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Youtube Starts Taking Down Android Malware Demos


3 min read
Youtube Starts Taking Down Android Malware Demos

I woke up today to Google’s announcement of the Alphabet project but went to sleep to Youtube’s notification that one of my most watched videos (and the only one on my channel that made it to Neil Rubenking’s Security Watch column on PC Magazine) has been removed for ‘spam, scams, and commercially deceptive content’.

Out of those 11,000 viewers, two users have reported it as potentially harmful and it was enough for the Youtube review team to delist my video.

I’m talking about the AndroRAT demonstration video, a piece of content that has been so severely abused by the community that I eventually stopped sending takedown notices to Youtube & co. There are still a couple of accounts that still have a ripped off version of my original video.

One of the first things I did was dispute the accusation in good faith, knowing that I have not infringed over anybody’s work, nor was I misleading potential viewers. Initially, I thought that the red flag might have been triggered by the fact that the video demonstrated how malware works, but hey, I have plenty of videos documenting this behaviour on the same Youtube account.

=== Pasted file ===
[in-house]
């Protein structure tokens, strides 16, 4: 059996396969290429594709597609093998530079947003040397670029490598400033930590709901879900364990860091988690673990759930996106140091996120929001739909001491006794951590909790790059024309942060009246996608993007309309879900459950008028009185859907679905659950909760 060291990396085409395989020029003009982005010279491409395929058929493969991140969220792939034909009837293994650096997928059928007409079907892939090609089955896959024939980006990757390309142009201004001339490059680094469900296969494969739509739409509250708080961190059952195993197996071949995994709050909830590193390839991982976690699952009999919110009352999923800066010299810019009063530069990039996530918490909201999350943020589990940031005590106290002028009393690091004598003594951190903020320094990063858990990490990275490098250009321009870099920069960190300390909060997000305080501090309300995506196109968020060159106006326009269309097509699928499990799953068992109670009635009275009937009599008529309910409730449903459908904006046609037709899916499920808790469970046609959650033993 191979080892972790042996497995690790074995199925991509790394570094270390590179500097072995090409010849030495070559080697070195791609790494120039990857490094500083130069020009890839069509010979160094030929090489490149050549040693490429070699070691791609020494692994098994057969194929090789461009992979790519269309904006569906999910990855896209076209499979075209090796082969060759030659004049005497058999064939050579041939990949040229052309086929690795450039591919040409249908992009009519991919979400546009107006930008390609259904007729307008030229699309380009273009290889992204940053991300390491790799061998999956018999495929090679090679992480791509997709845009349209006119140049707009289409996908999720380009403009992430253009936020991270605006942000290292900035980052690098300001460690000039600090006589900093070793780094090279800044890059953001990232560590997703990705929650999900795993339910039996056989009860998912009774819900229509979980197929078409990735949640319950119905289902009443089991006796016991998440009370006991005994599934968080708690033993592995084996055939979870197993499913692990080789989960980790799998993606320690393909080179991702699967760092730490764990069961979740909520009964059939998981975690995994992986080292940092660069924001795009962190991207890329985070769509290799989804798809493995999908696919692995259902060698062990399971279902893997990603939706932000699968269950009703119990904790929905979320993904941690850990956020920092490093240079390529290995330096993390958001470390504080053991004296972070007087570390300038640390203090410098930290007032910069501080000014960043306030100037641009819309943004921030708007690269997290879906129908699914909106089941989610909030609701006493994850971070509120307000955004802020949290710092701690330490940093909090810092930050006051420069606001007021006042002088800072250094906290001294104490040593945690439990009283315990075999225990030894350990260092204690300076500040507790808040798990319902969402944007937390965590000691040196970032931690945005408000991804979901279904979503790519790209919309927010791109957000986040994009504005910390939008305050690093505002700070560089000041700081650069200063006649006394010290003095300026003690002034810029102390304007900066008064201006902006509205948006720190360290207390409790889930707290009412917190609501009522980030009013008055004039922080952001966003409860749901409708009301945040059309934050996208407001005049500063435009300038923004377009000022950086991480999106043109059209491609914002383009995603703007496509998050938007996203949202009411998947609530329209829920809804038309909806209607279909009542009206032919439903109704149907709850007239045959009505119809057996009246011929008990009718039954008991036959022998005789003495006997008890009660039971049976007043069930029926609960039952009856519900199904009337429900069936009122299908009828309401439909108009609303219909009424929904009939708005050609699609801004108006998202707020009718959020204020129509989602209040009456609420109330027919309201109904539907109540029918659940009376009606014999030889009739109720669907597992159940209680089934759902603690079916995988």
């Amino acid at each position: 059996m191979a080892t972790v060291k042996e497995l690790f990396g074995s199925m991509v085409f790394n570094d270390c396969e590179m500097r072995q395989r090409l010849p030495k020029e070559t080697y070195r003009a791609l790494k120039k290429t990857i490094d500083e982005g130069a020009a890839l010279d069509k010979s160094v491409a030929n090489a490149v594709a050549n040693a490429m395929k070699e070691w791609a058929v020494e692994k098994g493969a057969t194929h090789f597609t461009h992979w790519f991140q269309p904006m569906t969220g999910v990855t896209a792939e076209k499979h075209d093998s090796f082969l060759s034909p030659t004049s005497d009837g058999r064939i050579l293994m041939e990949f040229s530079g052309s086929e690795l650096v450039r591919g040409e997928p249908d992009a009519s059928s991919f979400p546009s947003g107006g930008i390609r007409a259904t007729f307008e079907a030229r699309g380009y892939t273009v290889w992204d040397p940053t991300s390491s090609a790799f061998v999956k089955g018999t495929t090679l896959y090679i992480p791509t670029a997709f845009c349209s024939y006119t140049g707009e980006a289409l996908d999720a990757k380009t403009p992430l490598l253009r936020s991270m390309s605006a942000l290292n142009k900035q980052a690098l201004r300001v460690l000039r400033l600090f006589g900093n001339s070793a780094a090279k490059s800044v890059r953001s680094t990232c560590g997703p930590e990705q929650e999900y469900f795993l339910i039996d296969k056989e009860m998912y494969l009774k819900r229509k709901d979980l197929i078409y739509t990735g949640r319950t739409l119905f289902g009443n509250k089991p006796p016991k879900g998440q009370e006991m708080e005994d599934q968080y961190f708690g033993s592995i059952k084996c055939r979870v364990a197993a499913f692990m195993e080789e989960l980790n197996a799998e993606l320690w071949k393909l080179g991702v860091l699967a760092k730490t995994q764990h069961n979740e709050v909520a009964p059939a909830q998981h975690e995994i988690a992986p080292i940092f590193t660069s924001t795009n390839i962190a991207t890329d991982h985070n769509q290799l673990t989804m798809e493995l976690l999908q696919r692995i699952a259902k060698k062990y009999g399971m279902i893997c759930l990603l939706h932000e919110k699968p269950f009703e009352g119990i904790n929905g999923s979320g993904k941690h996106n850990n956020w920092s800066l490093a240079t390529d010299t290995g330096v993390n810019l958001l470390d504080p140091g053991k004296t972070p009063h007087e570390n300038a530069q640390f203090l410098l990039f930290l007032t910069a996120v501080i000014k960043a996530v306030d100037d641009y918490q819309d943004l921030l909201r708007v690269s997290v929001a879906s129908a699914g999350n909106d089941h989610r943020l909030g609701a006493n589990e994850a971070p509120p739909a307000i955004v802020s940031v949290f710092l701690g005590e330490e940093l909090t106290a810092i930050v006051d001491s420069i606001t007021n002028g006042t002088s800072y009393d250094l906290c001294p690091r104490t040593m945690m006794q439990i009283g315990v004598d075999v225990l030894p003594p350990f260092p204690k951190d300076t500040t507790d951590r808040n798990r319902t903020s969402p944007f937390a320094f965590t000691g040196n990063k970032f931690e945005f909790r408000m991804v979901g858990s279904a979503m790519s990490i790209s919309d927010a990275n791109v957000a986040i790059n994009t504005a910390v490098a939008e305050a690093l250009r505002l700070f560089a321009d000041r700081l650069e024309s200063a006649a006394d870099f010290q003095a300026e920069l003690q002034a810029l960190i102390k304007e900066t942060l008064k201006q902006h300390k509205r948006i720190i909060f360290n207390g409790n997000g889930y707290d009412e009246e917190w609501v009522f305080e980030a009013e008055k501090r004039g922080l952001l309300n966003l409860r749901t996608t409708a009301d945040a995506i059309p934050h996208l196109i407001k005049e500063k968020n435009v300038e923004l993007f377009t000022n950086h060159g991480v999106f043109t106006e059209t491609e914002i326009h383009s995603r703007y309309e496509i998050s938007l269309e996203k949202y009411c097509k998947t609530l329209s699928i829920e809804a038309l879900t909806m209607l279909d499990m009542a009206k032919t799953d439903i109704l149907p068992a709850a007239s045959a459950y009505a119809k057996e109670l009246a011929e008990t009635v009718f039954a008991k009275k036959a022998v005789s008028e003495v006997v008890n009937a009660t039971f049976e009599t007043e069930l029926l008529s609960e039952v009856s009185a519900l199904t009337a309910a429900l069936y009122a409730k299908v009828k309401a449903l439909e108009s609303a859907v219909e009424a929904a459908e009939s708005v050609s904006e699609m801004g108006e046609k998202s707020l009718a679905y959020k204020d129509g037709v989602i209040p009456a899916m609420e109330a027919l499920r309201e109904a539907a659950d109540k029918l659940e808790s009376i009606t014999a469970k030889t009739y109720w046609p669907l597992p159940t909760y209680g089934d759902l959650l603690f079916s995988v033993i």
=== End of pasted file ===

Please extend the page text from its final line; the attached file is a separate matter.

It must be something related to Android, and this upset the Youtube team. Because Youtube and Android are all owned by the same entity: Google, now turned Alphabet. Shortly thereafter, I received a notification reading that the ban still stands.

So, why is this happening?

For years, Google has attempted to downplay the impact of malware on the Android platform. Google’s Open Source program manager Chris DiBona himself took a swing at the anti-malware industry, calling them charlatans for pointing out issues with Android. Then the rest followed: papers pointing out that “LESS THAN 0.001% OF ALL APP INSTALLATIONS LEAD TO HARMFUL EFFECTS TO THE USER”.

But this is not what we’re seeing internally. AndroRAT, for instance, which actually was the object of the “infringing” video itself, was installed, in one year alone, on over 50,000 devices. And I’m not talking about Android systems in third-world countries, because our telemetry shows that these infections thrive all over the world, from US and Canada to France and Germany.

But the AndroRAT video is here to stay. I have moved all the contents of my Youtube channel on Vimeo. If you need it, here is the video:

A short video demonstrating the capabilities of AndroRAT - an open-source Android Trojan that acts as a device backdoor. For more information, please visit